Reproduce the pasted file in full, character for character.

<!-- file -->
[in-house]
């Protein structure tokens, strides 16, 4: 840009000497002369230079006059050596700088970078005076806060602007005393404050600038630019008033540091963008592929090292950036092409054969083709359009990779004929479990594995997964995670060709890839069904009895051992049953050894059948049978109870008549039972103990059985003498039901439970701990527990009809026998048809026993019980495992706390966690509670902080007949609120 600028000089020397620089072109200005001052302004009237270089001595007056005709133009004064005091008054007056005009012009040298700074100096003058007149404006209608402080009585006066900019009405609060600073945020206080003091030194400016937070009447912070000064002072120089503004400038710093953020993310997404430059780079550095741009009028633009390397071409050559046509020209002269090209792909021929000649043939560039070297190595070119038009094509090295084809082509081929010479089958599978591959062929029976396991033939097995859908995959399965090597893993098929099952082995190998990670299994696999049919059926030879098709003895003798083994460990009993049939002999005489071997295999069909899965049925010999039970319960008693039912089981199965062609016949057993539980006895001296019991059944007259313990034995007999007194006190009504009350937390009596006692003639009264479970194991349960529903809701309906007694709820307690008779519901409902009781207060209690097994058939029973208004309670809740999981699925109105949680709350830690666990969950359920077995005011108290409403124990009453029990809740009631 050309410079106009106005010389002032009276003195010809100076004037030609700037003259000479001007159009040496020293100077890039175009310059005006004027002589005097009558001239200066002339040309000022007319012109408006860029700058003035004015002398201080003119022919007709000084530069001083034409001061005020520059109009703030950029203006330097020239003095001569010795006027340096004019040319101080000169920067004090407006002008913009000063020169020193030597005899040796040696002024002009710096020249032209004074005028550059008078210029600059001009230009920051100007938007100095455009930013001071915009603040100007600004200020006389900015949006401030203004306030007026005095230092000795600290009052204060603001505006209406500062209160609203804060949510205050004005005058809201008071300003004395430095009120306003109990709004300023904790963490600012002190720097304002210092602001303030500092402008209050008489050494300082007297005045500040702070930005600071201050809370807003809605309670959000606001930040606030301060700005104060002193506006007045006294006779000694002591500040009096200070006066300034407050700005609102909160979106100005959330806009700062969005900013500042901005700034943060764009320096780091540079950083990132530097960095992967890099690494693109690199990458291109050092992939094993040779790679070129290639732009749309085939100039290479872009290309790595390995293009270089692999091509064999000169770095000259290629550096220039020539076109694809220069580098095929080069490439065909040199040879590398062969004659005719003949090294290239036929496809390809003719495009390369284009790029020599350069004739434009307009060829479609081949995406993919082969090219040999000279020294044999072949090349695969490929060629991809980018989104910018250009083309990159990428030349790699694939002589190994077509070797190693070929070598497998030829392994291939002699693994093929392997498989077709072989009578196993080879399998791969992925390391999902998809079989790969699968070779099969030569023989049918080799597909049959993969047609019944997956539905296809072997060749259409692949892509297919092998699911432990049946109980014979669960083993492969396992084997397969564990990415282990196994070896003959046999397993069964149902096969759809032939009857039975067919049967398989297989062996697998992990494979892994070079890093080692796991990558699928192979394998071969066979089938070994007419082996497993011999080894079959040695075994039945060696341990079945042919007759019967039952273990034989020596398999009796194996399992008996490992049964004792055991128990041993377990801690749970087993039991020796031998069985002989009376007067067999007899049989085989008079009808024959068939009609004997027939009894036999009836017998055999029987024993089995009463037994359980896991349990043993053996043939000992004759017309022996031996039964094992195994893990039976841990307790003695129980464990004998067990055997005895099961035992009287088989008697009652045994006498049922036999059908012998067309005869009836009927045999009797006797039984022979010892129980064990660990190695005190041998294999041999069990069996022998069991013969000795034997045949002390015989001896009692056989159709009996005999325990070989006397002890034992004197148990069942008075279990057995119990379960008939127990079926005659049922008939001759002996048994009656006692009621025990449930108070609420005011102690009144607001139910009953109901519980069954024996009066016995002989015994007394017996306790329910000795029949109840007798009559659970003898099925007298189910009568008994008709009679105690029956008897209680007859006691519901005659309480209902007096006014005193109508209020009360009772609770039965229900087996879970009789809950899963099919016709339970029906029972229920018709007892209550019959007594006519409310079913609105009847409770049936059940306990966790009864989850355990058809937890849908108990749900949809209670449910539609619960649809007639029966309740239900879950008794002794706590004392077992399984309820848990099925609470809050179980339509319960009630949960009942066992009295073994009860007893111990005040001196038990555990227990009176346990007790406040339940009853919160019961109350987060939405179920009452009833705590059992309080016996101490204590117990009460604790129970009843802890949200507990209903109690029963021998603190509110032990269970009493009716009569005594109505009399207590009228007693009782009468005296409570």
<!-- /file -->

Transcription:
[in-house]
């Protein structure tokens, strides 16, 4: 840009000497002369230079006059050596700088970078005076806060602007005393404050600038630019008033540091963008592929090292950036092409054969083709359009990779004929479990594995997964995670060709890839069904009895051992049953050894059948049978109870008549039972103990059985003498039901439970701990527990009809026998048809026993019980495992706390966690509670902080007949609120 600028000089020397620089072109200005001052302004009237270089001595007056005709133009004064005091008054007056005009012009040298700074100096003058007149404006209608402080009585006066900019009405609060600073945020206080003091030194400016937070009447912070000064002072120089503004400038710093953020993310997404430059780079550095741009009028633009390397071409050559046509020209002269090209792909021929000649043939560039070297190595070119038009094509090295084809082509081929010479089958599978591959062929029976396991033939097995859908995959399965090597893993098929099952082995190998990670299994696999049919059926030879098709003895003798083994460990009993049939002999005489071997295999069909899965049925010999039970319960008693039912089981199965062609016949057993539980006895001296019991059944007259313990034995007999007194006190009504009350937390009596006692003639009264479970194991349960529903809701309906007694709820307690008779519901409902009781207060209690097994058939029973208004309670809740999981699925109105949680709350830690666990969950359920077995005011108290409403124990009453029990809740009631 050309410079106009106005010389002032009276003195010809100076004037030609700037003259000479001007159009040496020293100077890039175009310059005006004027002589005097009558001239200066002339040309000022007319012109408006860029700058003035004015002398201080003119022919007709000084530069001083034409001061005020520059109009703030950029203006330097020239003095001569010795006027340096004019040319101080000169920067004090407006002008913009000063020169020193030597005899040796040696002024002009710096020249032209004074005028550059008078210029600059001009230009920051100007938007100095455009930013001071915009603040100007600004200020006389900015949006401030203004306030007026005095230092000795600290009052204060603001505006209406500062209160609203804060949510205050004005005058809201008071300003004395430095009120306003109990709004300023904790963490600012002190720097304002210092602001303030500092402008209050008489050494300082007297005045500040702070930005600071201050809370807003809605309670959000606001930040606030301060700005104060002193506006007045006294006779000694002591500040009096200070006066300034407050700005609102909160979106100005959330806009700062969005900013500042901005700034943060764009320096780091540079950083990132530097960095992967890099690494693109690199990458291109050092992939094993040779790679070129290639732009749309085939100039290479872009290309790595390995293009270089692999091509064999000169770095000259290629550096220039020539076109694809220069580098095929080069490439065909040199040879590398062969004659005719003949090294290239036929496809390809003719495009390369284009790029020599350069004739434009307009060829479609081949995406993919082969090219040999000279020294044999072949090349695969490929060629991809980018989104910018250009083309990159990428030349790699694939002589190994077509070797190693070929070598497998030829392994291939002699693994093929392997498989077709072989009578196993080879399998791969992925390391999902998809079989790969699968070779099969030569023989049918080799597909049959993969047609019944997956539905296809072997060749259409692949892509297919092998699911432990049946109980014979669960083993492969396992084997397969564990990415282990196994070896003959046999397993069964149902096969759809032939009857039975067919049967398989297989062996697998992990494979892994070079890093080692796991990558699928192979394998071969066979089938070994007419082996497993011999080894079959040695075994039945060696341990079945042919007759019967039952273990034989020596398999009796194996399992008996490992049964004792055991128990041993377990801690749970087993039991020796031998069985002989009376007067067999007899049989085989008079009808024959068939009609004997027939009894036999009836017998055999029987024993089995009463037994359980896991349990043993053996043939000992004759017309022996031996039964094992195994893990039976841990307790003695129980464990004998067990055997005895099961035992009287088989008697009652045994006498049922036999059908012998067309005869009836009927045999009797006797039984022979010892129980064990660990190695005190041998294999041999069990069996022998069991013969000795034997045949002390015989001896009692056989159709009996005999325990070989006397002890034992004197148990069942008075279990057995119990379960008939127990079926005659049922008939001759002996048994009656006692009621025990449930108070609420005011102690009144607001139910009953109901519980069954024996009066016995002989015994007394017996306790329910000795029949109840007798009559659970003898099925007298189910009568008994008709009679105690029956008897209680007859006691519901005659309480209902007096006014005193109508209020009360009772609770039965229900087996879970009789809950899963099919016709339970029906029972229920018709007892209550019959007594006519409310079913609105009847409770049936059940306990966790009864989850355990058809937890849908108990749900949809209670449910539609619960649809007639029966309740239900879950008794002794706590004392077992399984309820848990099925609470809050179980339509319960009630949960009942066992009295073994009860007893111990005040001196038990555990227990009176346990007790406040339940009853919160019961109350987060939405179920009452009833705590059992309080016996101490204590117990009460604790129970009843802890949200507990209903109690029963021998603190509110032990269970009493009716009569005594109505009399207590009228007693009782009468005296409570």